This article is from the Misc Bicycles FAQs, by various authors.
One of the people in the class is doing a fillet-brazed bike. I'll
explain a little of the difference in building and cleanup.
Fillet brazing uses no lugs at all. Tubes need to be mitered more
exactly since they will be fitted and brazed together where they meet.
The same process for jigging the frame and aligning the frame are used,
but the jigging is more exacting. I'm not sure where the brazing is
done - free brazing, in the jig, etc. During the brazing process, brass
is used to join the tubes together. With this type of fillet brazing,
lots of brass is used which provides lots to clean off and produces a
smooth curve between tubes. It looks very slick, but also takes a lot
of work to cleanup. (Dave tends to charge for this type of fillet-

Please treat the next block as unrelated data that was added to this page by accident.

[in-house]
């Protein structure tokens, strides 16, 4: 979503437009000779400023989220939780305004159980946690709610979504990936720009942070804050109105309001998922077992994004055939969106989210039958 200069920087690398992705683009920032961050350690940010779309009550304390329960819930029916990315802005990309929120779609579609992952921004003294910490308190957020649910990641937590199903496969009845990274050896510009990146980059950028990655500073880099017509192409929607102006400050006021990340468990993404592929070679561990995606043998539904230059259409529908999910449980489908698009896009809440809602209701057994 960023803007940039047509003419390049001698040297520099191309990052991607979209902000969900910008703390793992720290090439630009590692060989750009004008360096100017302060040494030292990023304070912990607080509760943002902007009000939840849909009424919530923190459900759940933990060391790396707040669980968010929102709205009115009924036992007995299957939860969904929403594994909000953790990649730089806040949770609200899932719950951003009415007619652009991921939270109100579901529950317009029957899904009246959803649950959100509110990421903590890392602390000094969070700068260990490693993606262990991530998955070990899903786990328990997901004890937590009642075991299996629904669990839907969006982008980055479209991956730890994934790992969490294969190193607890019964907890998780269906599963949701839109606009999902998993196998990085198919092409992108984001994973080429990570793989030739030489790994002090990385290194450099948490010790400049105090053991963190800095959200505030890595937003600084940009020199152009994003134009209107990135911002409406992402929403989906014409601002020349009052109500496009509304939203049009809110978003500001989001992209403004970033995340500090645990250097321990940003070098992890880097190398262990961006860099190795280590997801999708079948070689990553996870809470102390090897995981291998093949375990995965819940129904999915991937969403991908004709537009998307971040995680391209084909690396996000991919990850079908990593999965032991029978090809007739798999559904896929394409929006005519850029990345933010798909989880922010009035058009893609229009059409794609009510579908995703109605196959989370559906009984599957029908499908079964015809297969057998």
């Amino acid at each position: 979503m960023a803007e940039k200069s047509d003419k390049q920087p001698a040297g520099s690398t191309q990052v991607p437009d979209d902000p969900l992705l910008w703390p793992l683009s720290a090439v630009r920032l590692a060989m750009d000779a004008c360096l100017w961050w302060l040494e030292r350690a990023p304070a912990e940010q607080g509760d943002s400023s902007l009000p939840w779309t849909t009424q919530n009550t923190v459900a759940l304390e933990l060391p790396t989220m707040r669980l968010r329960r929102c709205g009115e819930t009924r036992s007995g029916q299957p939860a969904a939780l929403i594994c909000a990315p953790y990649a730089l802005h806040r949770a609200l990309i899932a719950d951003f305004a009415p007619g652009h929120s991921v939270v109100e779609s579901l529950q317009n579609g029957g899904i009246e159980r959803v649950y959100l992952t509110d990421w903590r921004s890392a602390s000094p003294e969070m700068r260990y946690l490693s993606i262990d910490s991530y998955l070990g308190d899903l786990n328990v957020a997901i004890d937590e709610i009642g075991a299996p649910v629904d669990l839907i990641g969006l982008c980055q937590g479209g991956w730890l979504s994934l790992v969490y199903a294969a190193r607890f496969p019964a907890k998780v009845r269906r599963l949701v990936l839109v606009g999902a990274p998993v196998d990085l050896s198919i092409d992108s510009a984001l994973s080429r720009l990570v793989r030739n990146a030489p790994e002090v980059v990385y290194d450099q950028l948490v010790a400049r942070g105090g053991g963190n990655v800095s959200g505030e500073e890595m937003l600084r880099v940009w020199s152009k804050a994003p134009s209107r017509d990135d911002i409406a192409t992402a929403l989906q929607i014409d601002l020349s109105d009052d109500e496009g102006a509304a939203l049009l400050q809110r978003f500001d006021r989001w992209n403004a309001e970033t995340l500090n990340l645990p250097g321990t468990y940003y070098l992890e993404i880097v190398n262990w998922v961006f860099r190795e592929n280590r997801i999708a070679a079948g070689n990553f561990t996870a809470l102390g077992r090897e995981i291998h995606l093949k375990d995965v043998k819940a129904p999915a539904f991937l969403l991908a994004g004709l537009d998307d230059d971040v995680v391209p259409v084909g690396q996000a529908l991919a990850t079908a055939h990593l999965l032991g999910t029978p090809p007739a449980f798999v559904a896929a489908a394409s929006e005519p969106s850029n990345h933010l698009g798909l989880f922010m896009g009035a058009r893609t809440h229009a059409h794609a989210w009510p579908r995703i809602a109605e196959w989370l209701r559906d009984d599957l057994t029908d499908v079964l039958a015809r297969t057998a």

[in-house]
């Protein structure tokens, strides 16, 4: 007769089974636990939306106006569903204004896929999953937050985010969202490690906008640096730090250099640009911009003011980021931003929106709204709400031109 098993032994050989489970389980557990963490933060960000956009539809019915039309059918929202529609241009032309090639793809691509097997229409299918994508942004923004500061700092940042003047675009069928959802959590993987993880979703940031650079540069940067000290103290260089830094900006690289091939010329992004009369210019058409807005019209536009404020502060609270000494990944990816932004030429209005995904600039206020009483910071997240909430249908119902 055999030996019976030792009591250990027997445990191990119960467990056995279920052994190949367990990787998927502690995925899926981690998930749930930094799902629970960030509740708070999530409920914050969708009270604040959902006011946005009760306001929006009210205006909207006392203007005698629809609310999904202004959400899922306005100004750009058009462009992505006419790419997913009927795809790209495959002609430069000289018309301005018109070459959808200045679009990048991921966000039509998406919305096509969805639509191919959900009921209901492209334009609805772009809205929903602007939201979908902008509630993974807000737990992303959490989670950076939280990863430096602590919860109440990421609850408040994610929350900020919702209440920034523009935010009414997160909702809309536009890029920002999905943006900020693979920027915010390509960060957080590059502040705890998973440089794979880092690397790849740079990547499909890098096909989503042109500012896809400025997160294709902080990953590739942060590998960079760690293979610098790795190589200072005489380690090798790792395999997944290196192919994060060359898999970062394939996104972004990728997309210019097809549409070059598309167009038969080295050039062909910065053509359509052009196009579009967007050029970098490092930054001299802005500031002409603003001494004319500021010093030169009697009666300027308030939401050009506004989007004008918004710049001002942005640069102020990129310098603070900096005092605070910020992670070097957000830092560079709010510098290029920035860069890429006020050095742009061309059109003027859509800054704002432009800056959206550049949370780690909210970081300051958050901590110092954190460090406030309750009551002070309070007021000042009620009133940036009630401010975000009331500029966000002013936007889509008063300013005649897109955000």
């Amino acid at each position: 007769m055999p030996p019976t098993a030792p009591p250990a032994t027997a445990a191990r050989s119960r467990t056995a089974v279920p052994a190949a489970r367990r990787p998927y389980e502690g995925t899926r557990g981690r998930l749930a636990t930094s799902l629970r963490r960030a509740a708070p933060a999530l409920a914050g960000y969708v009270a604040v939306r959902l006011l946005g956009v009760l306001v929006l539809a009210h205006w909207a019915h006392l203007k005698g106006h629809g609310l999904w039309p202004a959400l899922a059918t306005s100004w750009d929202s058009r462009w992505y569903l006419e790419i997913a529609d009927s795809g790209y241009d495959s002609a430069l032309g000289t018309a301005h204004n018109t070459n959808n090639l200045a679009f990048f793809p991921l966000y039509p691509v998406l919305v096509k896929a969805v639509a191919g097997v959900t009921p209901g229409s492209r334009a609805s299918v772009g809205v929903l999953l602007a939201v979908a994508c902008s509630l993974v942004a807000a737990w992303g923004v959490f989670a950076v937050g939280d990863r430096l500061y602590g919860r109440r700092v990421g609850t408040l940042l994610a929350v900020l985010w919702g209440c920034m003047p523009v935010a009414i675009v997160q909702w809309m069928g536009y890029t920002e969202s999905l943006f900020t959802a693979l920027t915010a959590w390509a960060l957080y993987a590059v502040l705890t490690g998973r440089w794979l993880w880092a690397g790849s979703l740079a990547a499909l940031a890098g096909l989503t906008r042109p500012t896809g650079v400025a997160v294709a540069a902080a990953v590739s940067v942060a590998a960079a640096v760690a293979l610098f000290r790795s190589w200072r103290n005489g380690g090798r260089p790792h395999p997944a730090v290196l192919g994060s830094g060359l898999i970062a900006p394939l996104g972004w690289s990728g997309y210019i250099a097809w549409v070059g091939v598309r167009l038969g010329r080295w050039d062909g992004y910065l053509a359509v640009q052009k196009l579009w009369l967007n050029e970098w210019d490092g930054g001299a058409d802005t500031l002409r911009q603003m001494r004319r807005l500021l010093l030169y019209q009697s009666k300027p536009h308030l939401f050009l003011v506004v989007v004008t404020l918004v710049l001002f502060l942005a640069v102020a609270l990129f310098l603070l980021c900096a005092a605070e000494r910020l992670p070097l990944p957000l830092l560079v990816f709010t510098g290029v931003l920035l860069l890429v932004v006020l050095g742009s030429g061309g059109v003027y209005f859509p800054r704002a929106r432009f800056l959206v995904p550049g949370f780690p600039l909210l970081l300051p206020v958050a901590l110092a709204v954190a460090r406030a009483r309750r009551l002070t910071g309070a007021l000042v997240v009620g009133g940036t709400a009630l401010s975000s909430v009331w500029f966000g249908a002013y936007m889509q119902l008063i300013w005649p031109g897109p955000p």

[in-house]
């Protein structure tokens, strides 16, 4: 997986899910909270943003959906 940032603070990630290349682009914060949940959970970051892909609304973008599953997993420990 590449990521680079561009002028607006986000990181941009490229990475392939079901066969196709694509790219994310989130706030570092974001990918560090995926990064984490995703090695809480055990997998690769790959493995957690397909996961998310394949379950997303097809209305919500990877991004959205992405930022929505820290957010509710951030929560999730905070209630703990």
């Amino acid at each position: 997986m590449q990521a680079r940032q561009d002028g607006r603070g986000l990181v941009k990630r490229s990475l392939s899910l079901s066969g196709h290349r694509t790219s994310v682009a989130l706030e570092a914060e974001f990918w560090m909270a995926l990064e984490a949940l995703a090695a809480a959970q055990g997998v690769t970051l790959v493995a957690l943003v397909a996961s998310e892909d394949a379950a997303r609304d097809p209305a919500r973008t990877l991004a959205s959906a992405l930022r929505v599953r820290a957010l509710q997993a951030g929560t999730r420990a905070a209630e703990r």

brazing because of the amount of work.) Dave also does fillet-brazing
which uses much less brass. During the brazing process, he is more
careful of making sure the brass is near its final state so there is
much less cleanup, but it also doesn't provide the smooth curve between
To cleanup a fillet-brazed bike takes quite a bit of work. The person
doing it will spend 8 to 10 hours cleaning the joint areas. A carbide
bit on a grinder is used to start the process and shave away much of the
excess brass. Once a smooth begins to be established, it is lots of
sandpaper work backed up fingers to create a shape. There is some
filing, but mostly finger work. A white coat of spray paint is applied
over the areas to check for inconsistencies in the surface. The paint
will provide a better indication of what needs to be worked on than the
naked eye will.
In the end, these type of fillet-brazed bikes look really cool!